For Nick LoMaglio, lifelong South Side resident and successful global wealth management advisor, one of the keys to achieving professional goals is to start early. LoMaglio uses that key – and many more – to unlock a veritable treasure of expert advice and hands on examples through Advice Beyond the Classroom, a unique mentoring enterprise he founded in 2013 for helping teens find their trajectory for meaningful careers.
In January, LoMaglio will partner with BAPA to launch a free quarterly series of workshops for students in 8th grade to college at the Beverly Arts Center, 2407 W. 111th St. Reservations are appreciated and can be made at bapa.org.
The first workshop is set for Wed., Jan 5; doors open at 7 p.m. and the 1.5 hour workshop begins at 7:30, addressing topic #1: First Impressions. Workshops are designed to be interactive, fun, and entertaining, or, as LoMoglio called it, “theater with a professional tilt.”
“In our neighborhood we have a lot of talent and a lot of kids with soft skills, but, historically, they haven’t had the doors opened for them,” LoMaglio said. Advice Beyond the Classroom (ABC) is designed to open doors and a lot more. LoMaglio said that serious participation in ABC workshops will help young people identify a career they are interested in pursuing, then find out what it takes to do that career. And it can be any career – law, medical, education, business, you name it.
LoMaglio took his first steps on the path to his career at age 18, following sound advice from dedicated mentors and taking full advantage of an internship with the global financial services firm where he is currently one of the youngest Vice Presidents in Wealth Management. He’s a firm believer in paying it forward, and hopes that the young people who participate in ABC pay it forward by sharing what they learn with siblings, friends, and fellow students, who will also pay it forward.
Since 2013, LoMaglio has been conducting ABC seminars for high school students, starting with his alma mater, St. Rita of Cascia High School. The concept centers on helping students figure out what they do – and don’t – want to do with their professional lives, then providing the skills they need to get where they want to go. He works regularly with students at St. Rita, Mother McAuley High School, and Carmel of Mundelein.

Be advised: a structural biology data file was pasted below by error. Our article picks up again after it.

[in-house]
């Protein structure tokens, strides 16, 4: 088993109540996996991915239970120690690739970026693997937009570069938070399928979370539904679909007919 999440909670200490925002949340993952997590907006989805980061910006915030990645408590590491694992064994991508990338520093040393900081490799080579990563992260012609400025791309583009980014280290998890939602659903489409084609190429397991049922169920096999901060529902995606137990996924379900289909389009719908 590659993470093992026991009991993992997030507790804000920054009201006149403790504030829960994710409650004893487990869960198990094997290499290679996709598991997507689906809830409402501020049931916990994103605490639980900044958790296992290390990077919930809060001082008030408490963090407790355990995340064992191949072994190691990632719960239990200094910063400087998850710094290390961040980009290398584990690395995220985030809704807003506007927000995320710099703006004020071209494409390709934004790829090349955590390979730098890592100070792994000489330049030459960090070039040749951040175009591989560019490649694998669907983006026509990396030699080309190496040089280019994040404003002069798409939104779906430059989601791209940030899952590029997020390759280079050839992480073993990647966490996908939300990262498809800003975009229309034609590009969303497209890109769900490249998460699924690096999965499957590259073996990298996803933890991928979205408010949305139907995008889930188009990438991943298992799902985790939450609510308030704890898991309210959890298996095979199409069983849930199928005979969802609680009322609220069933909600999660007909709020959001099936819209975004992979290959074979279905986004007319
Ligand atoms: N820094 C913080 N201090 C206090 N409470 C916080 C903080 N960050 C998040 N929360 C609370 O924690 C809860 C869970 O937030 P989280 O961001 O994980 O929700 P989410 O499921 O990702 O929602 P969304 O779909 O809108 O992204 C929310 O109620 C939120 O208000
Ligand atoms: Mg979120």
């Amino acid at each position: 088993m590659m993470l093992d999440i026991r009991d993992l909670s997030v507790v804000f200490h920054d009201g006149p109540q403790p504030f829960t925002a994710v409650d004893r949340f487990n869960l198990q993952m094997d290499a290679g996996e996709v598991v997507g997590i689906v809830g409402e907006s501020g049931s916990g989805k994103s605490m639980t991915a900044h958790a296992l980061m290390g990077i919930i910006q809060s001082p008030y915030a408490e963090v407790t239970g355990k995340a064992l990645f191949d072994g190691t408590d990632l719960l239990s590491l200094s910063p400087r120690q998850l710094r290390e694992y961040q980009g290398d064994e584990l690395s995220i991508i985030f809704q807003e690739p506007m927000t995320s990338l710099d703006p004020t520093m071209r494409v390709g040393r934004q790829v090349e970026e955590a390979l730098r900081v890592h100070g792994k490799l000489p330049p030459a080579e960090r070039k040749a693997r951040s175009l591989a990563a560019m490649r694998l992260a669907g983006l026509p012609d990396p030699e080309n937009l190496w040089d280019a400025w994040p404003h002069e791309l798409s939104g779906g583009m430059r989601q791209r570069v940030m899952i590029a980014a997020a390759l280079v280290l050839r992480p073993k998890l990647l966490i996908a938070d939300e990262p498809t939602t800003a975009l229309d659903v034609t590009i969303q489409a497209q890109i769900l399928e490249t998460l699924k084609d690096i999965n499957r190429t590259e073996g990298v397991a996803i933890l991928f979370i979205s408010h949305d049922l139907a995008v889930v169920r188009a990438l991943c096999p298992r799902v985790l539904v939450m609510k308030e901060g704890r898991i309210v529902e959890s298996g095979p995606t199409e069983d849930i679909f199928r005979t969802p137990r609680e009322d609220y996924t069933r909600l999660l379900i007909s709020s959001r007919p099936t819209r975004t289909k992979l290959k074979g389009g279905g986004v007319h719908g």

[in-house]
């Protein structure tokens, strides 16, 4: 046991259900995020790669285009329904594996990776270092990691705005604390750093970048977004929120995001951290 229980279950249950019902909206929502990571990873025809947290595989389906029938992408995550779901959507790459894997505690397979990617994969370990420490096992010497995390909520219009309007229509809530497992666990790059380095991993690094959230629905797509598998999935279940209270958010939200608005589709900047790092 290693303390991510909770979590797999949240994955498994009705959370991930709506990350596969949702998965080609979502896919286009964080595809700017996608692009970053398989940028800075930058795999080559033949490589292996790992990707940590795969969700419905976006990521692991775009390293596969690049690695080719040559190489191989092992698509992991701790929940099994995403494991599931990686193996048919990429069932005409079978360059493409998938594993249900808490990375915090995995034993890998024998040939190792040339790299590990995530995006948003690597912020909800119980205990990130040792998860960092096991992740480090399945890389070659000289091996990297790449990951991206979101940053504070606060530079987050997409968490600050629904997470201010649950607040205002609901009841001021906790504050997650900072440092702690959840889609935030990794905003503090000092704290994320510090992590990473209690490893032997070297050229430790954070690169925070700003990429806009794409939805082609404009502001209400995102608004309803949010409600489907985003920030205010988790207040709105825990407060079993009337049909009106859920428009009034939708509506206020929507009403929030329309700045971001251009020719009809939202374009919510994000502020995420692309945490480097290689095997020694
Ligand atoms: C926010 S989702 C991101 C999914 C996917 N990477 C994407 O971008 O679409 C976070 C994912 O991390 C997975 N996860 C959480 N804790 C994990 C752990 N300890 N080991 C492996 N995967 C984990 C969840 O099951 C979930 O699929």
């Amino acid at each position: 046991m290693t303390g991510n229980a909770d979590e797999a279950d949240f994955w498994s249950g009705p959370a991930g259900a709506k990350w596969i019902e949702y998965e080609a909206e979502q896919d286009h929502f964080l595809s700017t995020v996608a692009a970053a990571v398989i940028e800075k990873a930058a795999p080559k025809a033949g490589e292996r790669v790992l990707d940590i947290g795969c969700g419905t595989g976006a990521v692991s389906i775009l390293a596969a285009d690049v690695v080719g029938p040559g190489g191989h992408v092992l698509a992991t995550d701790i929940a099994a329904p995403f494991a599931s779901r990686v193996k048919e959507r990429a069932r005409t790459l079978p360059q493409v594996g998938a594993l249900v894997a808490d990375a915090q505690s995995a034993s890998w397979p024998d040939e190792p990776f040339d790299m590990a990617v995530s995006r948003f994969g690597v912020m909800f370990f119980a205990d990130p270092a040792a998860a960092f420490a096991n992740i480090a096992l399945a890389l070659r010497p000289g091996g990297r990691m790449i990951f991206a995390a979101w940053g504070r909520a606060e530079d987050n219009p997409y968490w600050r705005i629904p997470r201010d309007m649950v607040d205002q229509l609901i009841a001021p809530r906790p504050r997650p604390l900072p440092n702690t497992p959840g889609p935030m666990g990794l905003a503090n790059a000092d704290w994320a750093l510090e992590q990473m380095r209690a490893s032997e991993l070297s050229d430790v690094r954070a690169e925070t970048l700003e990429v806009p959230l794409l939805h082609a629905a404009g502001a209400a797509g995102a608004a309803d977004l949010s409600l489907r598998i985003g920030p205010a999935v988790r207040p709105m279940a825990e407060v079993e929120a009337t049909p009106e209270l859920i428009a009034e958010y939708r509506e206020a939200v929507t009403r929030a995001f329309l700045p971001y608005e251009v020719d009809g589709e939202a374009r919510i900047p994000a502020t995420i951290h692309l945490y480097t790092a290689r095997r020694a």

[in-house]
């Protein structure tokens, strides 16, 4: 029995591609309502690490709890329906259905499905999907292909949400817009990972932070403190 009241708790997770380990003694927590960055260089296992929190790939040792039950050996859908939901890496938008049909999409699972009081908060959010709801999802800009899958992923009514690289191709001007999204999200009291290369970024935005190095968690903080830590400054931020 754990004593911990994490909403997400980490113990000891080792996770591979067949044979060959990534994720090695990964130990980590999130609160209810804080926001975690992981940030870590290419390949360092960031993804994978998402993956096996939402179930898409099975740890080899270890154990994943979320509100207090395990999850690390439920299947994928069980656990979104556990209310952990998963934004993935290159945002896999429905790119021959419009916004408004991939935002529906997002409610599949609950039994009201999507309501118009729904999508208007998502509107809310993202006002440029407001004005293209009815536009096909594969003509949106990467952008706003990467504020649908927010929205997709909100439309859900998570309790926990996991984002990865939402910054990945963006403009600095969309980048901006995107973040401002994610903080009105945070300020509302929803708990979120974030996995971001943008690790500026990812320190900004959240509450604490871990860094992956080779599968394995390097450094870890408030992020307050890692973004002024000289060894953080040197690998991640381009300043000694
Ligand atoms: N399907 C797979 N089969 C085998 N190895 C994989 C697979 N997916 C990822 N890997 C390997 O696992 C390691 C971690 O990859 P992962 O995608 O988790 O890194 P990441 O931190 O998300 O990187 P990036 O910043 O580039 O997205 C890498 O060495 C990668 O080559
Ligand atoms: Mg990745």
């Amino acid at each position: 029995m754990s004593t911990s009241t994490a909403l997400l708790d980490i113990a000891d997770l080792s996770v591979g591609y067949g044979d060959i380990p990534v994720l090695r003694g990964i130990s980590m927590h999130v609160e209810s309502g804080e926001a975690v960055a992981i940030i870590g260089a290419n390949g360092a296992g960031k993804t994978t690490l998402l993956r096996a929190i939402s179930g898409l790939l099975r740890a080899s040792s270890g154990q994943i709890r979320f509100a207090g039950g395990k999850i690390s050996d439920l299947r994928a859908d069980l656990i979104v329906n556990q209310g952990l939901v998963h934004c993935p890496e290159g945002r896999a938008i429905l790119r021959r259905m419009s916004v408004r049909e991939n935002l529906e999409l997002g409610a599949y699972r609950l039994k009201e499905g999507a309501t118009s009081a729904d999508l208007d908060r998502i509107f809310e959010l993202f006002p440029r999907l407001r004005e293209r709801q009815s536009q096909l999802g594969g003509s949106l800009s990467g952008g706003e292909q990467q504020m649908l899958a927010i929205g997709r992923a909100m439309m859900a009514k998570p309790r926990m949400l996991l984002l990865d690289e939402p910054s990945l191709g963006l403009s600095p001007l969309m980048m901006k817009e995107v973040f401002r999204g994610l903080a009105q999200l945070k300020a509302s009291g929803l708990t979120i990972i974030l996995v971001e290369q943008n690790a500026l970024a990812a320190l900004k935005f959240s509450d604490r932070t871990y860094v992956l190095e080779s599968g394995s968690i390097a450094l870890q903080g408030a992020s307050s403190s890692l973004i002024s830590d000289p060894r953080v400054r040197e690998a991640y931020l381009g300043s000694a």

LoMaglio will host the workshops and be a co-presenter with Katie Hawking, an ABC lead instructor and 2001 Mother McAuley graduate. LoMaglio will also bring in guest speakers, other ABC team members, and professional acquaintances who will share expert advice and ideas with the students. “They will get exposure to a lot of professionals from around the country,” LoMaglio said. “Networks are not built overnight; it’s about building relationships.”
The ABC sessions will include open networking opportunities with local businesses, designed to help the students better understand the range of jobs offered by small businesses and to start them on the path to developing networks. “The earlier you start, the longer you have [to build a network,” LoMaglio said.
LoMaglio took his first steps on the path to his career at age 18, following sound advice from dedicated mentors and taking full advantage of an internship with the global financial services firm where he is currently one of the youngest Vice Presidents in Wealth Management. He does limit the measure to dollars and cents; he’s a firm believer in paying it forward, and hopes that the young people who participate in ABC pay it forward by sharing what they learn with siblings, friends, and fellow students, who will also pay it forward.
On the ABC website (advicebeyondtheclassroom.org), the mission statement, Manufacture Luck, is explained: “Luck occurs when preparation meets opportunity. The Professional ABCs will help students construct the foundation of their future professional success. Our end goal is to create a competitive advantage for our participants in their professional careers.”
The workshops are about redistributing time, talent and treasure in the neighborhood to give young people the boost they need to find the career they want and learn how to be successful in that career. LoMaglio attended Sutherland School and says he owes much of his educational foundation to Chicago Public Schools. It’s also where he learned the importance of giving back to your community. Following his graduation from St. Rita, he studied finance at the University of Dayton.
LoMaglio lives with his wife, three sons and daughter in Beverly/Morgan Park.